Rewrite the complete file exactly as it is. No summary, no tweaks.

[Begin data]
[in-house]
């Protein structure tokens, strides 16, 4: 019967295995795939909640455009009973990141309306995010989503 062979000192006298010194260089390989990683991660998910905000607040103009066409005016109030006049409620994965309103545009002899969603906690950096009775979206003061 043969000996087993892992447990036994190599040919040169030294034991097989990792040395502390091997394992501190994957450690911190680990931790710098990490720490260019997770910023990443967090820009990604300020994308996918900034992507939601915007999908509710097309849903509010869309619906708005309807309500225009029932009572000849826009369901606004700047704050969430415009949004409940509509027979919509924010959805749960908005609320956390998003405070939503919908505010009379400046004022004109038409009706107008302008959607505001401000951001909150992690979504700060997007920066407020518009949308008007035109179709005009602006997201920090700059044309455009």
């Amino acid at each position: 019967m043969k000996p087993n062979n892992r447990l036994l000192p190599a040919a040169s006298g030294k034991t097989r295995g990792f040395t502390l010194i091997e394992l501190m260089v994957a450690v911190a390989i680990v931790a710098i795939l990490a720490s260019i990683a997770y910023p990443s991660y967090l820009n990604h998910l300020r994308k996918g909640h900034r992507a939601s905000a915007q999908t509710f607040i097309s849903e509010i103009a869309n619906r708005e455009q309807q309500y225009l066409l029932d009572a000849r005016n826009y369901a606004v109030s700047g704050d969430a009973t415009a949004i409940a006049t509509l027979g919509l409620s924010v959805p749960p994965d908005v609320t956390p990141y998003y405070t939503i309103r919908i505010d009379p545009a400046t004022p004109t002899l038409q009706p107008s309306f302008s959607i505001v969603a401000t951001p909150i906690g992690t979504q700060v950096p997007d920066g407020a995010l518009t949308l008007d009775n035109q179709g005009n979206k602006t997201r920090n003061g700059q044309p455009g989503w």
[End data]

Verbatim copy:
[in-house]
């Protein structure tokens, strides 16, 4: 019967295995795939909640455009009973990141309306995010989503 062979000192006298010194260089390989990683991660998910905000607040103009066409005016109030006049409620994965309103545009002899969603906690950096009775979206003061 043969000996087993892992447990036994190599040919040169030294034991097989990792040395502390091997394992501190994957450690911190680990931790710098990490720490260019997770910023990443967090820009990604300020994308996918900034992507939601915007999908509710097309849903509010869309619906708005309807309500225009029932009572000849826009369901606004700047704050969430415009949004409940509509027979919509924010959805749960908005609320956390998003405070939503919908505010009379400046004022004109038409009706107008302008959607505001401000951001909150992690979504700060997007920066407020518009949308008007035109179709005009602006997201920090700059044309455009």
């Amino acid at each position: 019967m043969k000996p087993n062979n892992r447990l036994l000192p190599a040919a040169s006298g030294k034991t097989r295995g990792f040395t502390l010194i091997e394992l501190m260089v994957a450690v911190a390989i680990v931790a710098i795939l990490a720490s260019i990683a997770y910023p990443s991660y967090l820009n990604h998910l300020r994308k996918g909640h900034r992507a939601s905000a915007q999908t509710f607040i097309s849903e509010i103009a869309n619906r708005e455009q309807q309500y225009l066409l029932d009572a000849r005016n826009y369901a606004v109030s700047g704050d969430a009973t415009a949004i409940a006049t509509l027979g919509l409620s924010v959805p749960p994965d908005v609320t956390p990141y998003y405070t939503i309103r919908i505010d009379p545009a400046t004022p004109t002899l038409q009706p107008s309306f302008s959607i505001v969603a401000t951001p909150i906690g992690t979504q700060v950096p997007d920066g407020a995010l518009t949308l008007d009775n035109q179709g005009n979206k602006t997201r920090n003061g700059q044309p455009g989503w």